All this got me to thinking about how a model of the sphere case, with the spiral somehow drawn in it, would look.  What I could visualize of it, based on playing with sketches and with diagrams drawn in a couple of dynamic geometry environments that I had easy access to, made me think that it could make a very beautiful model, if it were realized as transparent spheres with something like wire to show the spiral, and perhaps to decorate the spheres with curves that emphasize the contact points.  There are some interesting problems in making a model like that rigid enough so its parts don't shake, and the more I thought about them, the more it seemed reasonable to build the model in pieces from a computer file with a 3D printer.

I started evaluating all the software that I might be able to use to create the computer version of the model, and found that there was nothing that quite did the job.  None of the standard graphic programs I looked at could create the geometric constraints I needed, and while there are several engineering programs that might do the job with some kludging, they're all more expensive than I can afford for this project, considering that having the model printed commercially would cost several hundred dollars, and that getting it right might need several attempts. Looking at the math programs, especially geometry software, none of them except Mathematica could easily generate the right kind of files, and none of them were designed to easily do both 2D and 3D in the same diagram (so that I can decorate the spheres by plotting curves on their surfaces). Most of them don't do 3D at all, and of those that do, most of them work by switching between 2D and 3D modes.

At this point, I realized something about the implementation of all the geometry software I'd looked at. They all seemed to use standard coordinate geometry to describe the geometric primitives, so each primitive (point, line, curve, etc.) is described by some special data structure, and each constraint or other relation (e.g., testing for intersection of 2 primitives) is a special piece of code, and each kind of geometry (2D or 3D, Euclidean, Hyperbolic, or Spherical) requires different code for each of those relations. And I know of a better way, one I'd been reading about for the last couple of years: using Geometric Algebra.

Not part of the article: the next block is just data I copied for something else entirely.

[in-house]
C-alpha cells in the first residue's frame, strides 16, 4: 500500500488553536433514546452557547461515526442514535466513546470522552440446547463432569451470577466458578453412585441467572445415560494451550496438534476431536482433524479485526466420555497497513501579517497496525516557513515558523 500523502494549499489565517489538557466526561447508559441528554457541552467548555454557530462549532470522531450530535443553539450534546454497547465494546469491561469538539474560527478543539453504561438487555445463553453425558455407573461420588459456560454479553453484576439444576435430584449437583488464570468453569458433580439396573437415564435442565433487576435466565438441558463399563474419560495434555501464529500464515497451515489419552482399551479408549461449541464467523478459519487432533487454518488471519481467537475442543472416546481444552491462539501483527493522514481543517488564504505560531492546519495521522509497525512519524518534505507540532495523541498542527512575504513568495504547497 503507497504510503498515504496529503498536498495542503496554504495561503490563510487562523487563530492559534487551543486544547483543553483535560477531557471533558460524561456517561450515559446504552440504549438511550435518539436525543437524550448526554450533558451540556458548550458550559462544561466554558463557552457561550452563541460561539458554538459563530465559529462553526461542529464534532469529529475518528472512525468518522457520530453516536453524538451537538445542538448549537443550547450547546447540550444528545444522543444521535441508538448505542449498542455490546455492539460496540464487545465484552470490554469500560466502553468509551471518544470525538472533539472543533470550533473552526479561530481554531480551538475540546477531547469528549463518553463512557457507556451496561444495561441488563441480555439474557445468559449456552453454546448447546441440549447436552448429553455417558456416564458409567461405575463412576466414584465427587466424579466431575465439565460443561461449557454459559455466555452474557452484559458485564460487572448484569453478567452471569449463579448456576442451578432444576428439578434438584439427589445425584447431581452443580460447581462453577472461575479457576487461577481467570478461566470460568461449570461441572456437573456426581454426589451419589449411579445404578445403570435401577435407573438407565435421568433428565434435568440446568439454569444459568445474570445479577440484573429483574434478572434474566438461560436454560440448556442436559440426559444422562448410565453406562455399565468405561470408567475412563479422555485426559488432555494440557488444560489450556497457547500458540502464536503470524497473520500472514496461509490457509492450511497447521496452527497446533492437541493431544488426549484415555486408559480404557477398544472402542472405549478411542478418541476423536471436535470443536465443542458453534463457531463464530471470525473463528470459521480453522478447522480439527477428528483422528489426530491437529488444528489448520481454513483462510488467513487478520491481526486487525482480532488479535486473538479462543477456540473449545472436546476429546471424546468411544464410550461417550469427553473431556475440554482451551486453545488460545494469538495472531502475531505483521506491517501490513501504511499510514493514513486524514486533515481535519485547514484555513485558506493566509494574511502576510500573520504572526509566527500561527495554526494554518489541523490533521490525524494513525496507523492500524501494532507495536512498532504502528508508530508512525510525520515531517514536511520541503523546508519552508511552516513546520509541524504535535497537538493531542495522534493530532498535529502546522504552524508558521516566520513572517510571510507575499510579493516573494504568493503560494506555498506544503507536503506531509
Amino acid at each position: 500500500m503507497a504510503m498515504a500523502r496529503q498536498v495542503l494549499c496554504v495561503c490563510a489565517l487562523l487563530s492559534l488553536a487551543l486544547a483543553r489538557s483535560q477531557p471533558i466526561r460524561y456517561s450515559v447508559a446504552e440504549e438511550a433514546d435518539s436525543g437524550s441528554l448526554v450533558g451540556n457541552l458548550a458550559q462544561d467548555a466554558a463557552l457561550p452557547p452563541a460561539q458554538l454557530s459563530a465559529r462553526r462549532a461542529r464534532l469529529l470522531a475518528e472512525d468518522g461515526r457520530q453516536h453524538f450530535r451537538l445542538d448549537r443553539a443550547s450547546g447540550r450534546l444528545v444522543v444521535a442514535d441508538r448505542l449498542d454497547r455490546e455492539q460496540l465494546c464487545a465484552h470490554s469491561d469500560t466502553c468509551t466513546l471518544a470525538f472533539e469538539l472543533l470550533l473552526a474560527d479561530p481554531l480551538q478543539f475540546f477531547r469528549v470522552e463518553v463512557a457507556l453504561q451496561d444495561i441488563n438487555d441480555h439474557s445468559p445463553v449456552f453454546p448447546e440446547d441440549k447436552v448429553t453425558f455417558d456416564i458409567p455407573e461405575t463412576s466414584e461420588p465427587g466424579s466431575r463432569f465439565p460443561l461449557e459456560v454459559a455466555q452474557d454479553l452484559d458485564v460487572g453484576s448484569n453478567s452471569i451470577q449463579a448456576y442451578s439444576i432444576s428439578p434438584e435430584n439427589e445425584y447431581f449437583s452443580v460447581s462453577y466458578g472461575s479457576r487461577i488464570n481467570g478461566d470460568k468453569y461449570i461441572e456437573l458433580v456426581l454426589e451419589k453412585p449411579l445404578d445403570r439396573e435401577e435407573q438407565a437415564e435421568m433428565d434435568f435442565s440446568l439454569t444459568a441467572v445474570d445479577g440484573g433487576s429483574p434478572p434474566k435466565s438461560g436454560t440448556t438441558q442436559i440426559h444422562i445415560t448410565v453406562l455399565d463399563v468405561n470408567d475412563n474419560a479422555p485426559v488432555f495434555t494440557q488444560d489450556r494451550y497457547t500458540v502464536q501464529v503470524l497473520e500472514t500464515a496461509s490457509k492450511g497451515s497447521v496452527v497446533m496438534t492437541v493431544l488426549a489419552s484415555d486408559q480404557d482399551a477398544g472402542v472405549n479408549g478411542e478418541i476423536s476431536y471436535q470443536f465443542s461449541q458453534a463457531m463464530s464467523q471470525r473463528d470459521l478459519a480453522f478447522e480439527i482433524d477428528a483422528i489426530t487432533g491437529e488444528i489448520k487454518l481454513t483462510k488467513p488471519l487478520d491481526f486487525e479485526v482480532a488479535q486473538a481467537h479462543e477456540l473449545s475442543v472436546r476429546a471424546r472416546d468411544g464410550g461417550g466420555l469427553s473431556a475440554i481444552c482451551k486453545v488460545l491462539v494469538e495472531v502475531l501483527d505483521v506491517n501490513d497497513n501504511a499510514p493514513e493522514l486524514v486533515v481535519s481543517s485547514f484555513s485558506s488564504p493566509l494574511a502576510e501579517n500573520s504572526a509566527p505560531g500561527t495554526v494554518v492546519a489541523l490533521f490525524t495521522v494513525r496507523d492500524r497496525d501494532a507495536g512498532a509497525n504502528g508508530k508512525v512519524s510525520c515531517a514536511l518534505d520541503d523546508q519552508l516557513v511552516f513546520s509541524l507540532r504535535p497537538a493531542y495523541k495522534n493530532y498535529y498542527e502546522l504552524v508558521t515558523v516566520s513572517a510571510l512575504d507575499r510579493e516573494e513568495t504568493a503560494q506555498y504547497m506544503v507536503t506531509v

I did some research on the web, and got a couple more books on the subject, and this is what I found out about the current state of Geometric Algebra (GA) and the software supporting it. There are open-source (gnu license) libraries for  building GA software on any graphics hardware that uses OpenGL, the standard 3D graphics library used on Mac OS and  iOS (iPhone and iPad); it's also available for Windows and Linux). There is a book describing the software and its use, Geometric Algebra For Computer Science, An Object Oriented Approach to Geometry, and the website at that link includes other software including a viewer for GA diagrams, and downloadable files of all the diagrams in the book. The library, as it turns out, includes a code generator that creates GA code that's almost as efficient as C code for the same purpose.

The book also describes techniques for using a 5 dimensional conformal (angle-preserving) GA space to represent a 3 dimensional geometry, whether it's Euclidean, Hyperbolic, or Spherical.  In that representation all points, lines, planes, and circles  are represented by the same basic type of object, and computing intersections, tangency, distance, and angles between objects all use the same kind of computation. 2D is automatically available in the same framework just by describing a surface (plane or spherical) in which the 2D objects are embedded. And all geometric transformations of these objects, translations, rotations, and reflections are represented by a single class of object, called a versor.

But wait, there's more.  GA supports an extension, Geometric Calculus, for computing derivatives and integrals of versors.  It turns out that, for instance, you can use it to compute incremental changes of a versor, giving a set of versors that can be used to create an animation of a geometric object.

As far as I can tell, none of the commercial geometric software uses GA, with the exception of an add-on package that someone has written for Mathematica.  I think using GA to implement the geometric representation of a dynamic geometry environment would be a big win in terms of elegance of design, maintainability, and ease of comprehension and change of the code. So I started looking at what it would take to build such a program on my Macintosh. And I'll relate some of what I found in the next part of this post, GA II: Tales of the Outer Product.

No comments: